We know this is a distribution. Money came from the trust and went to the U.S. beneficiary, to the tune of $30,000. ((I am assuming there are no facts that make the $30,000 payment look like a purchase/sale, or a vendor/customer payment, or a loan.))

Preparing Form 3520, Part III

Form 3520 is the form used to satisfy the reporting requirements of Section 6048. In particular, Part III of Form 3520 is where a U.S. beneficiary of a foreign trust reports receiving distributions.

The distribution is listed on Line 24 of Part III.

I am going to ignore Lines 25 and 26 as being irrelevant to the fact pattern we are looking at.

The total from Line 24 will be repeated on Line 27.

Ignore Line 28, because we don’t have those facts.

This completes the basic reporting requirements. If you fill in all of this information, then the U.S. person who received $30,000 has properly reported the trust distribution. Failing to report a trust distribution carries with it a 35% penalty. ((Section 6677(a)(2).)) That means the recipient has dodged a $10,500 bullet.

Income Taxation (Form 3520, Part III, Line 29)

But wait! There’s more!

You have properly reported the receipt of $30,000. But is it taxable? Or does the recipient receive the money tax-free?

The government’s basic position here is “show me stuff or the entire amount is taxable income”:

If adequate records are not provided to the Secretary to determine the proper treatment of any distribution from a foreign trust, such distribution shall be treated as an accumulation distribution includible in the gross income of the distributed under chapter 1. To the extent provided in regulations, the preceding sentence shall not apply if the foreign trust elects to be subject to rules similar to the rules of subsection (b)(2)(B). ((Section 6048(c)(2)(A).))

In other words, the entire $30,000 received by the U.S. person will be taxable income unless one of two facts is true:

  • “Adequate records” are provided to the Secretary; or
  • The foreign trust does what Section 6048(b)(2)(B) tells it to do.

“Adequate records” means that the U.S. person gives the IRS a “Foreign Grantor Trust Beneficiary Statement.” This is normally done using page 4 of Form 3520-A. ((See, 2012 Instructions for Form 3520, page 8.)) Doing the Section 6048(b)(2)(B) dance means that the foreign trust appoints a U.S. agent.

Since you have a Foreign Grantor Trust Beneficiary Statement in hand, you are golden. Answer Form 3520, Part III, Line 29 by ticking the “Yes” box. Attach it. You are finished with the preparation of Form 3520.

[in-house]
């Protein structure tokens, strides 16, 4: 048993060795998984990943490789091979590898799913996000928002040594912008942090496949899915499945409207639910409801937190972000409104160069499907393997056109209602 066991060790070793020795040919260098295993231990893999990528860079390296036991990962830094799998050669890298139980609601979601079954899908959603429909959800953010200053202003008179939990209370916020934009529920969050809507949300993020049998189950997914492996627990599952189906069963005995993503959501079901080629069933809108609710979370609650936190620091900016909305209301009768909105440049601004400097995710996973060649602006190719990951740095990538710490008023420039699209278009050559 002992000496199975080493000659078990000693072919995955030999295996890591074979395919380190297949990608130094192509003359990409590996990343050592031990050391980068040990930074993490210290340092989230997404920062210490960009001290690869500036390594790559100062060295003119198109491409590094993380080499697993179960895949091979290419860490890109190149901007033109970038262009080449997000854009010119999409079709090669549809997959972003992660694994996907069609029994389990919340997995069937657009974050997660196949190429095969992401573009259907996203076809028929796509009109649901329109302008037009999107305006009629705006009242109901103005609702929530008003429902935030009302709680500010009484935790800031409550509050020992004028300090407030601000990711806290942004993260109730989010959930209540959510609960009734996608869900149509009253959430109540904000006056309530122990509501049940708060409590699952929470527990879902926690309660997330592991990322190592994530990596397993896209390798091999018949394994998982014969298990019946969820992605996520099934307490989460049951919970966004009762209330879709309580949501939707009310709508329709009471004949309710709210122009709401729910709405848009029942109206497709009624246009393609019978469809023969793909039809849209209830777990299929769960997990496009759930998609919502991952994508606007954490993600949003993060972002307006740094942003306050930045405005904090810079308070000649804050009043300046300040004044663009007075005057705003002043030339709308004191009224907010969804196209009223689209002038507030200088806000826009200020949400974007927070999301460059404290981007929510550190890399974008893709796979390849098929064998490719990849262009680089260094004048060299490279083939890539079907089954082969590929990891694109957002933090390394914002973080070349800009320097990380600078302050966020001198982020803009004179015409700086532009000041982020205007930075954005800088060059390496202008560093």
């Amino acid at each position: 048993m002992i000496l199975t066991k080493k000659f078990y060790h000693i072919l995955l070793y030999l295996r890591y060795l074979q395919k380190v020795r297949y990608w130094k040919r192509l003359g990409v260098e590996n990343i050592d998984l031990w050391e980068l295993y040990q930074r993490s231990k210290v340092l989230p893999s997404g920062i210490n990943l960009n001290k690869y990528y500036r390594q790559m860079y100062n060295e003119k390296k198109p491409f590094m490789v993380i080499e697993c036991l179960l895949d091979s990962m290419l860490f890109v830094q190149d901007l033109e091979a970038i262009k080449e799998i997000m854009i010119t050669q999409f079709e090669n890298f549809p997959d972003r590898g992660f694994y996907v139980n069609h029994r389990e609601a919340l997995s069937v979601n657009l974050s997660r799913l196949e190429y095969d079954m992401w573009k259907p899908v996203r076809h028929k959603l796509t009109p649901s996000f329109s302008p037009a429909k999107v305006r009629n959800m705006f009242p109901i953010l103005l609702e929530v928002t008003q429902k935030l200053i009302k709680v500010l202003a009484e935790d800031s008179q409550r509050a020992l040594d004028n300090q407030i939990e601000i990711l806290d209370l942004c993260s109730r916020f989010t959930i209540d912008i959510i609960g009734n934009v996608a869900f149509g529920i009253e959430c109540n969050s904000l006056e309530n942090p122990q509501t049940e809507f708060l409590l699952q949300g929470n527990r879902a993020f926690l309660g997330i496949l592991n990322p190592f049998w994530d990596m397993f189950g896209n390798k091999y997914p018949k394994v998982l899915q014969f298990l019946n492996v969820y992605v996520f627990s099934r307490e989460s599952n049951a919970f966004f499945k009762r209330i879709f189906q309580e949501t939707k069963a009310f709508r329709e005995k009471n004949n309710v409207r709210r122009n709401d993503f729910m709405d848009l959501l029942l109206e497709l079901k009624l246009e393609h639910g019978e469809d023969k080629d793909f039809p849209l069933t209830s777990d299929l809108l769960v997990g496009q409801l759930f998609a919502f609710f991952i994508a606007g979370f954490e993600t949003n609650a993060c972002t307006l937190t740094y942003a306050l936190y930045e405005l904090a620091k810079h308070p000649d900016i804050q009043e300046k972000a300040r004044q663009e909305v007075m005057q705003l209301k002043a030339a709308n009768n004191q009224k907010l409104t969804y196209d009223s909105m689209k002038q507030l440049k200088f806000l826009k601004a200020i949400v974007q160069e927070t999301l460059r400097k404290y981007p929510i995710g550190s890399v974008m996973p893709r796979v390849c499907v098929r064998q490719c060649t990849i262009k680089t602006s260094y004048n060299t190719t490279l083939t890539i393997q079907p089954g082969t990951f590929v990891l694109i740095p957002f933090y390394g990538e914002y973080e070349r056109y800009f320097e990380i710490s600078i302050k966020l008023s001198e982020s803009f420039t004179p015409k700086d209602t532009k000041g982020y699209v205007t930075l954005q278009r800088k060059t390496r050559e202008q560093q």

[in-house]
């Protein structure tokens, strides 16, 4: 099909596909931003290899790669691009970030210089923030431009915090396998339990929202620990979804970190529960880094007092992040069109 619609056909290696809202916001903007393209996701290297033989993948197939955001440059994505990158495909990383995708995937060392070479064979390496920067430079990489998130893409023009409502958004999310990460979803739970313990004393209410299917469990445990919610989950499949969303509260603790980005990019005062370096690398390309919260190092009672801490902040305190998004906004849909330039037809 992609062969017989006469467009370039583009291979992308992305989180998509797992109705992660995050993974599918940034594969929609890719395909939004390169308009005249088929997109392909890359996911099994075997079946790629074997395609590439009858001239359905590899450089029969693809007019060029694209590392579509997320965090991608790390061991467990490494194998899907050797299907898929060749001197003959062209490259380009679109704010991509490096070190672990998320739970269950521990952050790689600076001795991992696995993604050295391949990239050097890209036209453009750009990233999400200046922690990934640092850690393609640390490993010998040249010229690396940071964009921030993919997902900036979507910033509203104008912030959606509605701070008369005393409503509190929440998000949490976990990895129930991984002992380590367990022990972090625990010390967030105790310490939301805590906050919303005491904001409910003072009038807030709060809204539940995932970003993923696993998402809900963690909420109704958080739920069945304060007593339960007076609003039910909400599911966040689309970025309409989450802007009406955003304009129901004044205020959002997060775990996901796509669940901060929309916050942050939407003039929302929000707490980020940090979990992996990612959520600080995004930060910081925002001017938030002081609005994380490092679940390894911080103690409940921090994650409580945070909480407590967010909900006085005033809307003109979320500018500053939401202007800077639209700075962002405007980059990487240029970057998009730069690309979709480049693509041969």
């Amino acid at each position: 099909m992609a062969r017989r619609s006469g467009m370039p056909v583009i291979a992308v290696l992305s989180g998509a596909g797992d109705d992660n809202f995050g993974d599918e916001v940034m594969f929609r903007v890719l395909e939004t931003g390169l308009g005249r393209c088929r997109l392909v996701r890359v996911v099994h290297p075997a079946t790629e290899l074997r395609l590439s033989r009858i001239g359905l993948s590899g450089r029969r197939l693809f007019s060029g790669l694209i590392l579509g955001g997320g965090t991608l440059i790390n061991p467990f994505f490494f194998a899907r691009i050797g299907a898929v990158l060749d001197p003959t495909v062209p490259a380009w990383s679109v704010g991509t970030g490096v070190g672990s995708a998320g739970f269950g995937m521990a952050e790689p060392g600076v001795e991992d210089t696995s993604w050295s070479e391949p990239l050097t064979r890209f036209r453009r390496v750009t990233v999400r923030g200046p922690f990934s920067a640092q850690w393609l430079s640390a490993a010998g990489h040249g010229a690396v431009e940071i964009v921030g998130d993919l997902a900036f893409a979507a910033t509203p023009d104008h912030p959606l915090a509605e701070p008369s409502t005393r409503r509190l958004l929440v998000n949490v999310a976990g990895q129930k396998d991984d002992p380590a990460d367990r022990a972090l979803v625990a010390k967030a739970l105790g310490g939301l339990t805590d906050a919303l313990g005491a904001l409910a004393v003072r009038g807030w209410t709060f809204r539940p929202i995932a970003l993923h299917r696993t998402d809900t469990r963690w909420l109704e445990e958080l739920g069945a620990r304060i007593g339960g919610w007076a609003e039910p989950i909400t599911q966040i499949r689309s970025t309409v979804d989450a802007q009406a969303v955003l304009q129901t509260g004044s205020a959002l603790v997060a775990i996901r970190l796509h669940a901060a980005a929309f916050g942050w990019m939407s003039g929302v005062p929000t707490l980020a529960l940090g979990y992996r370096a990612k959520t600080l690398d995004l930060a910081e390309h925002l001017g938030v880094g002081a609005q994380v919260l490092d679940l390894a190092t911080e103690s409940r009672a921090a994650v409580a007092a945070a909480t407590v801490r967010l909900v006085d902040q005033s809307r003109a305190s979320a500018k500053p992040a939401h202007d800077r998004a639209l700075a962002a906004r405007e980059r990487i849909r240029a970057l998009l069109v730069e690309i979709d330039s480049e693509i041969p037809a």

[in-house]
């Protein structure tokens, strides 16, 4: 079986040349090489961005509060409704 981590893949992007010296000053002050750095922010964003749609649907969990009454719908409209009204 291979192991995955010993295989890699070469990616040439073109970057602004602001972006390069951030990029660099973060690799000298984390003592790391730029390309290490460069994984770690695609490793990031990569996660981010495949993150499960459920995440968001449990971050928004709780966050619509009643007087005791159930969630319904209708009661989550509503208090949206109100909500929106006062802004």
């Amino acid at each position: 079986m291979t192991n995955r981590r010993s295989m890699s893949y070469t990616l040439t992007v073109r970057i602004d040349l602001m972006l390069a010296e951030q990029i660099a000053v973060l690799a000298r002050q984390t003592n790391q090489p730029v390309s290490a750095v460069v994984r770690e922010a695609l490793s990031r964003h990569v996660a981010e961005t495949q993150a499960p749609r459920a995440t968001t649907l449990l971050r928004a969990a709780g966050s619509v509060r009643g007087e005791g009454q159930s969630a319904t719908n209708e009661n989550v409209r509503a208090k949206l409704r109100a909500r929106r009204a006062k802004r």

What has happened here?

By giving the IRS the Foreign Grantor Trust Beneficiary Statement, you have provided sufficient information to them to confirm that the money distributed to the U.S. person constitutes the taxable income of someone else–the grantor. Therefore, the IRS knows that the money received by the U.S. person cannot contain taxable income.

Essentially, the Code gives the U.S. person a choice: give the IRS enough information about the trust, or pay income tax on every dollar received.

Lessons Learned

I set up a lot of foreign grantor trusts. A. Lot. This situation appears to have violated two of of my Golden Rules:

  • Never name a U.S. person as a beneficiary of a foreign grantor trust. Such a person has beneficial interests only after the death of the settlor. This way, the trustee will not be tempted to send money to the U.S. person: “I can’t give you money–you’re not a beneficiary!” Use administrative impediments to your advantage, or at least to make people stop and think for a split second.
  • When the settlor says “Please send money to my granddaughter on my behalf” never, ever, ever, ever do that from the trust. Instead, move money from the foreign grantor trust to the settlor’s personal bank account. Then have the settlor make the gift from his or her personal bank account. ((The recipient reports this gift–if it is more than $100,000 in a single year–on Form 3520 in Part IV.))


If (nonresident) grandmother wants to have a grantor trust and make trust distributions to U.S. resident grandchild, consider the use of a domestic trust that is a grantor trust as to the nonresident grandmother. Then distributions from that trust are reported by the U.S. recipient on Form 3520, Part IV, as a gift–not as a trust distribution.